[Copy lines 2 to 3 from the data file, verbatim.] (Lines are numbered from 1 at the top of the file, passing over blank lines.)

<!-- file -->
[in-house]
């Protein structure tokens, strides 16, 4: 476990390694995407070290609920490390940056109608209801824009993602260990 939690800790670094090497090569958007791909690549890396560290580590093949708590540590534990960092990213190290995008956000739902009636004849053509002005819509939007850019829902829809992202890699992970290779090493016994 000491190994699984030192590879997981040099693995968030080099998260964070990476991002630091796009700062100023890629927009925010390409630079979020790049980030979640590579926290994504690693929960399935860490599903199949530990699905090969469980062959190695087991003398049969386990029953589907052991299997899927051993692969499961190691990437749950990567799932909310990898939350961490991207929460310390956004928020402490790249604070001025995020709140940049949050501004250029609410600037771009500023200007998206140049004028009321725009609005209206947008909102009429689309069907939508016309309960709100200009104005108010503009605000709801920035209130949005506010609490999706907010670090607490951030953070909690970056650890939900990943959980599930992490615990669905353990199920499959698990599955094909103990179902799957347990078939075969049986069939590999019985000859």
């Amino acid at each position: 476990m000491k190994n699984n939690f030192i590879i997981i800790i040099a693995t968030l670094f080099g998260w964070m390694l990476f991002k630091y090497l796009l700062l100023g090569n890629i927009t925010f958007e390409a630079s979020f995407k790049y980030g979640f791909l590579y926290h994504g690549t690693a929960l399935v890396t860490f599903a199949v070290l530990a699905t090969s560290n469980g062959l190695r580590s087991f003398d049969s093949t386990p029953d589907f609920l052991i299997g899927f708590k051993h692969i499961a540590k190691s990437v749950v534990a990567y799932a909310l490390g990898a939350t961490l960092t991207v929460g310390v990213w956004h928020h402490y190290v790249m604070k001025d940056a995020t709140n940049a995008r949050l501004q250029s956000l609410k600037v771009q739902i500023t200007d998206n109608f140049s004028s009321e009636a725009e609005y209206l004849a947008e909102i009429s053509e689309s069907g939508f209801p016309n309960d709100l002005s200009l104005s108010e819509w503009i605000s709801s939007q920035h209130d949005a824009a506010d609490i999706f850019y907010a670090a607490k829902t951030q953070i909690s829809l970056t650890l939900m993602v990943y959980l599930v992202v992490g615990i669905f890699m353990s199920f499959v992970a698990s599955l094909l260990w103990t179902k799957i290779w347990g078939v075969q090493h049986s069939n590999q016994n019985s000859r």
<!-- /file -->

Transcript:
């Protein structure tokens, strides 16, 4: 476990390694995407070290609920490390940056109608209801824009993602260990 939690800790670094090497090569958007791909690549890396560290580590093949708590540590534990960092990213190290995008956000739902009636004849053509002005819509939007850019829902829809992202890699992970290779090493016994 000491190994699984030192590879997981040099693995968030080099998260964070990476991002630091796009700062100023890629927009925010390409630079979020790049980030979640590579926290994504690693929960399935860490599903199949530990699905090969469980062959190695087991003398049969386990029953589907052991299997899927051993692969499961190691990437749950990567799932909310990898939350961490991207929460310390956004928020402490790249604070001025995020709140940049949050501004250029609410600037771009500023200007998206140049004028009321725009609005209206947008909102009429689309069907939508016309309960709100200009104005108010503009605000709801920035209130949005506010609490999706907010670090607490951030953070909690970056650890939900990943959980599930992490615990669905353990199920499959698990599955094909103990179902799957347990078939075969049986069939590999019985000859």
């Amino acid at each position: 476990m000491k190994n699984n939690f030192i590879i997981i800790i040099a693995t968030l670094f080099g998260w964070m390694l990476f991002k630091y090497l796009l700062l100023g090569n890629i927009t925010f958007e390409a630079s979020f995407k790049y980030g979640f791909l590579y926290h994504g690549t690693a929960l399935v890396t860490f599903a199949v070290l530990a699905t090969s560290n469980g062959l190695r580590s087991f003398d049969s093949t386990p029953d589907f609920l052991i299997g899927f708590k051993h692969i499961a540590k190691s990437v749950v534990a990567y799932a909310l490390g990898a939350t961490l960092t991207v929460g310390v990213w956004h928020h402490y190290v790249m604070k001025d940056a995020t709140n940049a995008r949050l501004q250029s956000l609410k600037v771009q739902i500023t200007d998206n109608f140049s004028s009321e009636a725009e609005y209206l004849a947008e909102i009429s053509e689309s069907g939508f209801p016309n309960d709100l002005s200009l104005s108010e819509w503009i605000s709801s939007q920035h209130d949005a824009a506010d609490i999706f850019y907010a670090a607490k829902t951030q953070i909690s829809l970056t650890l939900m993602v990943y959980l599930v992202v992490g615990i669905f890699m353990s199920f499959v992970a698990s599955l094909l260990w103990t179902k799957i290779w347990g078939v075969q090493h049986s069939n590999q016994n019985s000859r």